Of course, the plot line that really matters for Nearmap investors is the one on the company’s share price chart. The stock surged 30 per cent on Monday morning to as high as $1.98 after the deal was disclosed, below the $2.10 a share offer from Thoma Bravo.
Having seen the stock fall from above $3 in August 2020 to below $1 in June, investors are likely to be relieved that Newman appears to have secured a credible bidder with deep pockets.
Two reasons this is not a surprise
Although Nearmap has certainly surprised the market by suddenly announcing a deal that has been cooking in the background for some time, the existence of such an offer won’t come as a total shock for two reasons.
First, consolidation in the key mapping market of the United States has seemed inevitable for some time. There are four key players in this market, with Eagleview the top dog and Nearmap next biggest; the pair have a complicated history and Eagleview is suing Nearmap for patent infringement.
These four companies have been essentially flying their own plans over the same parts of America, doing the same basic thing, for some time. As such, potential consolidation has long been a theme for the sector.
This has not been lost on Newman. According to sources, over the past 12 months he has been out and about in this market talking to potential parties, which led to the discussions with Thoma Bravo.
The firm, which has $US100 billion ($140.5 billion) under management, is no stranger to the sector; when Eagleview was put up for sale seven years ago, Thoma Bravo was the underbidder.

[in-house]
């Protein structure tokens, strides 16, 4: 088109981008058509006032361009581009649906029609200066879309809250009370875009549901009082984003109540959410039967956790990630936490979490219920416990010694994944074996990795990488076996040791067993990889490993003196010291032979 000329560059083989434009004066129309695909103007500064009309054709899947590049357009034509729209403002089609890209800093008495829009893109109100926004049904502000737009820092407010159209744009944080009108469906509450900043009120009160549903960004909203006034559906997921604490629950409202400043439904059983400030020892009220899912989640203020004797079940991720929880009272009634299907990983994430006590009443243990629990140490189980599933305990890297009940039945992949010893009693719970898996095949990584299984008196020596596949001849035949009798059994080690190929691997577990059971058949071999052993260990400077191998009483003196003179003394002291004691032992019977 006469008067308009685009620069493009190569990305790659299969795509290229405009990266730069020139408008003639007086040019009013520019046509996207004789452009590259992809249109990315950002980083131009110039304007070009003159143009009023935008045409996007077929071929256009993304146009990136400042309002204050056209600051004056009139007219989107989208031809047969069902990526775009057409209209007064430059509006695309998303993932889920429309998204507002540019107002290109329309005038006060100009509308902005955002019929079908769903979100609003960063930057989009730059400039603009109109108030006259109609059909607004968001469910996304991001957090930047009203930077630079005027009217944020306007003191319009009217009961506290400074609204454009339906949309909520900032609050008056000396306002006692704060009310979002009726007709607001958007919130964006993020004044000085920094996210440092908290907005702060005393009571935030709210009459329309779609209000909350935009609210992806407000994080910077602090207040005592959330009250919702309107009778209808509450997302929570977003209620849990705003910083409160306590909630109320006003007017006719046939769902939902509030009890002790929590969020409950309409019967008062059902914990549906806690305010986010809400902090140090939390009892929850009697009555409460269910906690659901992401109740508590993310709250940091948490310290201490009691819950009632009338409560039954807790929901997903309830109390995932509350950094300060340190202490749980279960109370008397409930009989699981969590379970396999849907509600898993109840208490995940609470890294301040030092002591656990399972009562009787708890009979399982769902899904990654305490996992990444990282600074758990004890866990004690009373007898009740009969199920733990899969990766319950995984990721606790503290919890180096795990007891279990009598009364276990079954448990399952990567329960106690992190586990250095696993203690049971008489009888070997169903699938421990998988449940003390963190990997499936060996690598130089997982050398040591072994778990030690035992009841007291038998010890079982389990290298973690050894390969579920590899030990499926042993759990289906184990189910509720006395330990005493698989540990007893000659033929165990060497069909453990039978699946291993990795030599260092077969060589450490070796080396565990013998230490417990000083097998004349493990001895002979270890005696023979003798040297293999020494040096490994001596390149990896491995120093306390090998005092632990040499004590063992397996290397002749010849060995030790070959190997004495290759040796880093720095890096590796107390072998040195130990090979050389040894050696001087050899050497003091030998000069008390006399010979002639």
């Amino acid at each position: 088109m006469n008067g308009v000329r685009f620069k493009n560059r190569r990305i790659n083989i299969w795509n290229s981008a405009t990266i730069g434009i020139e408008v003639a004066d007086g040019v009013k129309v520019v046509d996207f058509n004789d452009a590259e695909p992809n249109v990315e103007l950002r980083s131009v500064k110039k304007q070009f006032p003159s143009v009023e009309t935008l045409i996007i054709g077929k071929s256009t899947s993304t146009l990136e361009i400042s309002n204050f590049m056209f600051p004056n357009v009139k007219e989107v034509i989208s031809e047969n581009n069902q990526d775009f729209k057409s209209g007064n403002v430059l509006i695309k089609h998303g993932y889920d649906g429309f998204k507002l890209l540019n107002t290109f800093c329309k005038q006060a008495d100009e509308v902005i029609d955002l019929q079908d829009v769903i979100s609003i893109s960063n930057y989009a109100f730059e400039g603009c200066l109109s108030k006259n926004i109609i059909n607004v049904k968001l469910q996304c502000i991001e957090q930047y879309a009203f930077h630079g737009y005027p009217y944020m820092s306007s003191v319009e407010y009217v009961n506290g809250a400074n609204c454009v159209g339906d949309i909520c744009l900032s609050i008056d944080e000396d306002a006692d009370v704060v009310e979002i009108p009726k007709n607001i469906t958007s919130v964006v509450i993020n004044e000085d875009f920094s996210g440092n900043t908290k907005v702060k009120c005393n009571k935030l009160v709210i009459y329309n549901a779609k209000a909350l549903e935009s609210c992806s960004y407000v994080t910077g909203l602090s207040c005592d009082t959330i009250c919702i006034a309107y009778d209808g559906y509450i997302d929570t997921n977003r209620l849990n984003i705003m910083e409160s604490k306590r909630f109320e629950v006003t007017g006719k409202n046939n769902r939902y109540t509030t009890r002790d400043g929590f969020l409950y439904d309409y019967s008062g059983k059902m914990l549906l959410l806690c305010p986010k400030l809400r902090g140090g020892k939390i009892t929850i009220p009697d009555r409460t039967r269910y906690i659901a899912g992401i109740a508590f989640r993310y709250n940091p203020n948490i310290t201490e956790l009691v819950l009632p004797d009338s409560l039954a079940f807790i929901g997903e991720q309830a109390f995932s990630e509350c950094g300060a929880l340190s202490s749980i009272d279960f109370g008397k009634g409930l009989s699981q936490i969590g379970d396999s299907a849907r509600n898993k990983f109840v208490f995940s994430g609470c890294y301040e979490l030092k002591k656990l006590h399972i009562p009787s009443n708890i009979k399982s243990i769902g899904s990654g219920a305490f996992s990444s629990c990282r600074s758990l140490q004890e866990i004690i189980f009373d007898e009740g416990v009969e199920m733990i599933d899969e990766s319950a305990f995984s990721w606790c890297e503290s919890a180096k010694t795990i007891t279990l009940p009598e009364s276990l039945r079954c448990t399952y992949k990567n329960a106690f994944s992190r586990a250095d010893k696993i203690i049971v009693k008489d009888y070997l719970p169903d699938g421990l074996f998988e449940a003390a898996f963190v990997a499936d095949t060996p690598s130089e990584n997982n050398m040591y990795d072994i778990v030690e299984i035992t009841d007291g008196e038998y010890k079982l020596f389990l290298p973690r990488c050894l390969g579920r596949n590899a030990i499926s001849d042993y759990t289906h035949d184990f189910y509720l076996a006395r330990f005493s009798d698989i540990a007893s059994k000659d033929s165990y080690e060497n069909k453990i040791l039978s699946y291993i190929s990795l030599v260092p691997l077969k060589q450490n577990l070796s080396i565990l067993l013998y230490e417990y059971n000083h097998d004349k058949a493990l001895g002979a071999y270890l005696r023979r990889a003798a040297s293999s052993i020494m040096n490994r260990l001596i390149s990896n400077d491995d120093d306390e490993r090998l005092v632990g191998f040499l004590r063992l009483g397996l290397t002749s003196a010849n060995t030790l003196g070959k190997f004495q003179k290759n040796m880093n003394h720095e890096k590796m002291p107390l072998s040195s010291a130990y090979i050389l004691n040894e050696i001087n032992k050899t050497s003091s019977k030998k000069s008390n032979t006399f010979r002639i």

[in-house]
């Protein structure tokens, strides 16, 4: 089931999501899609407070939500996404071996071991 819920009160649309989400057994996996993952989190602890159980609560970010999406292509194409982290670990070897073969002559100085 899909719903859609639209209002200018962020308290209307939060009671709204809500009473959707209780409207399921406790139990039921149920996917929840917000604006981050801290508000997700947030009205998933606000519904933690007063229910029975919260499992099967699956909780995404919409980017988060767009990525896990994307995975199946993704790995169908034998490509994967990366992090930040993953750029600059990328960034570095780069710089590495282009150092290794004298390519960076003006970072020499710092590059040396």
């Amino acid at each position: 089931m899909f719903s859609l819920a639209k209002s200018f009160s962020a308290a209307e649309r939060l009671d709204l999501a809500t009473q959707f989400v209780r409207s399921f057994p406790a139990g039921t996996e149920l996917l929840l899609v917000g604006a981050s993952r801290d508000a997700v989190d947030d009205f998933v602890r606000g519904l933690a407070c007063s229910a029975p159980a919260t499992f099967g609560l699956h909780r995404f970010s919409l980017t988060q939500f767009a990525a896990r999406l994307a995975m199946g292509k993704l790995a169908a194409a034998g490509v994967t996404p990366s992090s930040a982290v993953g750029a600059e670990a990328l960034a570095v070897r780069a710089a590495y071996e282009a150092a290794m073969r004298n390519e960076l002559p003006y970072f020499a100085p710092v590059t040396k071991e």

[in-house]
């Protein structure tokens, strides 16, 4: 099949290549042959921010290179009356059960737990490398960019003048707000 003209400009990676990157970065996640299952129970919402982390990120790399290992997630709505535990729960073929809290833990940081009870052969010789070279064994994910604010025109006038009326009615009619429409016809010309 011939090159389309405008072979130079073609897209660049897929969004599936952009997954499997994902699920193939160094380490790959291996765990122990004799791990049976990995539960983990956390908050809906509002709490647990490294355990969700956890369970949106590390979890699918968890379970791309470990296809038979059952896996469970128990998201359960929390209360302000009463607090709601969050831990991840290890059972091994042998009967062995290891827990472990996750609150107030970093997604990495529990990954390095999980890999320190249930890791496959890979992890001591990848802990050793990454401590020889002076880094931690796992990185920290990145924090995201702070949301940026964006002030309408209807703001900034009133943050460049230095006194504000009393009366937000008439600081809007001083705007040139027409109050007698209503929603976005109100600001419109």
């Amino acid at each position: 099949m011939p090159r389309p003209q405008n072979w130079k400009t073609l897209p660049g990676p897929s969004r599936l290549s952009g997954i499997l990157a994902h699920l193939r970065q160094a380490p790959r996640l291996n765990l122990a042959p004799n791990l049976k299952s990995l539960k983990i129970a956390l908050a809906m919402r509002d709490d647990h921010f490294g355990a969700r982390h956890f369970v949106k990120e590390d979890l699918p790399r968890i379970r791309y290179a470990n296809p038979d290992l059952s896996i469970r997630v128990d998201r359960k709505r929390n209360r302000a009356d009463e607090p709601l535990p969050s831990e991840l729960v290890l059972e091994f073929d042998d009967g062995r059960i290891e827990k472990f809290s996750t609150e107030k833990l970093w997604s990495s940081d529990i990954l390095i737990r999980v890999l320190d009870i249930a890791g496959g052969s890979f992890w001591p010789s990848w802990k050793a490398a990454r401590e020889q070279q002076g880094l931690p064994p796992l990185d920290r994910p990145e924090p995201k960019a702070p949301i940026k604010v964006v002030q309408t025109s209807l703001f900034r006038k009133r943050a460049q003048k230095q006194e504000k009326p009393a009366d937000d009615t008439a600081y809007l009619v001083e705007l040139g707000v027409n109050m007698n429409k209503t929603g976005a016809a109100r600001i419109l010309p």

According to the Nearmap camp, it sees the potential to supercharge Nearmap’s growth in the US, presumably using the game plan it previously developed for Eagleview.
Sources said Thoma Bravo has no concerns about the Eagleview legal case; US investors apparently have a much more benign view of such stoushes, which are much more common in the US and often seen as validation of the competitive threat one player poses to the other.
Thoma Bravo has also shown it has no problems looking through the tech battering on listed markets to pay up for beaten-down companies.
Last Wednesday night it announced it would pay $US2.8 billion for a software company called Ping Identity, whose share plunged from $US30.25 in April to just $US16.48 in June; Thoma Bravo is paying $US28 a share for the group.
Nearmap has given Thoma Bravo a seven-day exclusivity period for due diligence, having already provided the firm with non-exclusive due diligence over the last six weeks. The tactic is slightly unusual but appears designed to achieve two things: put the acid on Thoma Bravo to make its offer final and flush out any other potential bidders.
Sources suggested Newman has spoken with a number of parties during his market soundings; by announcing the bid on Monday, Nearmap looks to be trying to bring these bidders to the table while making it clear the price they will need to beat.
“If no binding offer is proposed [from Thoma Bravo] within the seven-day exclusivity, then the board, in our view, is likely to run a full sales process to flush out other potential offers and maximize a sale price,” RBC Capital Markets analyst Garry Sherriff said on Monday.